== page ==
Single Phase Half Wave Controlled Rectifier with R Load

In this article, we will see the analysis of Single Phase Half Wave Controlled Rectifier with Resistive (R) Load as shown in Figure 1. Vs is supply and ‘is‘ is the source current. VT and ‘iT‘ is the SCR voltage and current respectively. Vo and ‘io‘ is the load voltage and current respectively.

Vs = Vmsin(ωt)

single phase half wave controlled rectifier with R load
Fig. 1

Step-1: Write KVL in the given circuit

vs − vT − vo = 0

vab = vs = vT + vo

vab = vs = Vmsin(ωt)

vba = − vab = − Vmsin(ωt)

Step-2: Device working status

In the positive half cycle, SCR is forward biased and is turned ON at ωt = α by giving a firing pulse (triggering pulse). The angle α is called delay angle or firing angle. It is measured from the instant the SCR has become forward biased.

At ωt = π, the current through the SCR falls to zero i.e. below zero and simultaneously a reverse voltage appears across SCR and it turns OFF. Since the line voltage is used for commutation, it is also known as line commutation converter.

Fig. 2

1). 0 < ωt < α

SCR is in forward blocking mode and SCR is OFF.

io = is = iT = 0 Amp

vo = 0 V

vT = vab = Vmsin(ωt)

2). α < ωt < π

SCR is in forward conduction mode and SCR is ON.

vT = 0 V

io = is = iT = (Vmsin(ωt))/R

vo = vab = Vmsin(ωt)

3). π < ωt < 2π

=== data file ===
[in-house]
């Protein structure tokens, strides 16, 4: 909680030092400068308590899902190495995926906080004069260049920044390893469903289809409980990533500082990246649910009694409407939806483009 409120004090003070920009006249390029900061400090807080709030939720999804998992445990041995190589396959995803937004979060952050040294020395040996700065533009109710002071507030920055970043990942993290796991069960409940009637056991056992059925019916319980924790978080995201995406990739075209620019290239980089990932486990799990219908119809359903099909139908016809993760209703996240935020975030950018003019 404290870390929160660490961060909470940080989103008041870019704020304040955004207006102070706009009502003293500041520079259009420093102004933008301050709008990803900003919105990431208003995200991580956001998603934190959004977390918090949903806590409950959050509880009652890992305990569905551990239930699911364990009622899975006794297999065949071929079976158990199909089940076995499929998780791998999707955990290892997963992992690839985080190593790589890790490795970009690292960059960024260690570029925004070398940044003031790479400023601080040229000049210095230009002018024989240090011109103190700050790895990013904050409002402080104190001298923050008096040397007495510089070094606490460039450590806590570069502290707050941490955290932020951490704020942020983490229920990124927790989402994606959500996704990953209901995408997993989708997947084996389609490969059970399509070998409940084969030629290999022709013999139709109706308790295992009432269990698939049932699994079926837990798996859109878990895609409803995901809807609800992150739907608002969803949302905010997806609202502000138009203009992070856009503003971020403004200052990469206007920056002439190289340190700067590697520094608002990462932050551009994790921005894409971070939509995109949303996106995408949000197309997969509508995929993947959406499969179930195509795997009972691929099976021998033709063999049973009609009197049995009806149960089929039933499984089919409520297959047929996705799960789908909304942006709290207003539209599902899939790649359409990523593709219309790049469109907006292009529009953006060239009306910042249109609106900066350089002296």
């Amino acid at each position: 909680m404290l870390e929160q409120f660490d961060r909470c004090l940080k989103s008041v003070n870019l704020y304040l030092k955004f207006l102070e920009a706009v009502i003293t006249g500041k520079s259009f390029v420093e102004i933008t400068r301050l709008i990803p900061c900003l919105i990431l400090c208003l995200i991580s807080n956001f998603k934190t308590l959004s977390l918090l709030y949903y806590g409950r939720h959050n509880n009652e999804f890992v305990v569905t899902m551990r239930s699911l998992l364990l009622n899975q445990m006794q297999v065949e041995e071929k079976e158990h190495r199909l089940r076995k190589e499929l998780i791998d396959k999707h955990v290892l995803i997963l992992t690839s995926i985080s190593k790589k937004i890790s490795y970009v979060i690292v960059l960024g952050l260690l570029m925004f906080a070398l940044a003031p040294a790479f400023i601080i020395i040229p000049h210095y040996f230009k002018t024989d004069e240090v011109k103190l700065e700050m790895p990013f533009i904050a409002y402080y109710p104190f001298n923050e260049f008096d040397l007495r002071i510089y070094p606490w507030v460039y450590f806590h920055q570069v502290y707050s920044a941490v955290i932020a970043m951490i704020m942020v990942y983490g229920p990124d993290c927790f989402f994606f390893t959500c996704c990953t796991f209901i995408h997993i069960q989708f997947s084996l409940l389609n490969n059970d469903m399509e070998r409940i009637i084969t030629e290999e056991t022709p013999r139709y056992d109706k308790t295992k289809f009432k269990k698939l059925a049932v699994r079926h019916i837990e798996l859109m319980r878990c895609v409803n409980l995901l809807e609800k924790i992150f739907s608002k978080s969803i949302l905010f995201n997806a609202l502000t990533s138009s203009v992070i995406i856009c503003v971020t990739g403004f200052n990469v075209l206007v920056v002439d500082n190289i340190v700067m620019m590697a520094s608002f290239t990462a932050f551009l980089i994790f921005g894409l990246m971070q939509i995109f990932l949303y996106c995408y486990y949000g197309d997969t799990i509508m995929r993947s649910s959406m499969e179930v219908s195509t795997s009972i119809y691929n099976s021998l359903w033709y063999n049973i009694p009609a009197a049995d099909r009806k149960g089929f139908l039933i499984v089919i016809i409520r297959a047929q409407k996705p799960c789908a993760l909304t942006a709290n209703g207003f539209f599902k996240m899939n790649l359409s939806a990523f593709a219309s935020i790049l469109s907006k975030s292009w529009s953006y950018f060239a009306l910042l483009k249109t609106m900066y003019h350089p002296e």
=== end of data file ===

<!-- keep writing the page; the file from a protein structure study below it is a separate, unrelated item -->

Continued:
SCR is in forward blocking mode and SCR is OFF.

io = is = iT = 0 Amp

vo = 0 V

vT = vab = Vmsin(ωt)

4). 2π + α < ωt < 3π

SCR is in forward conduction mode and SCR is ON.

vT = 0 V

io = is = iT = (Vmsin(ωt))/R

vo = vab = Vmsin(ωt)

The waveforms for load voltage(vo), and current(io), SCR voltage(vT) is shown in figure 2. The waveforms of supply current and SCR current is same as load current.

Note: For a resistive load, vo and io waveform will be same in nature except in magnitude.

Step-3:

1). Firing angle (α) = α

2). Extinction angle (β) = π

3). Conduction angle (γ) = β − α = π − α

4). Conduction time (tc) = γ/ω = (π − α)/ω

5). Circuit turn off time (tckt-off) = (2π − π)/ω = π/ω

6). Peak Inverse voltage (PIV) = Vm

Step-4:

Average Values

The average output voltage Vo(avg) across load R is given by

The average output current Io(avg) through the load R is given by

RMS values

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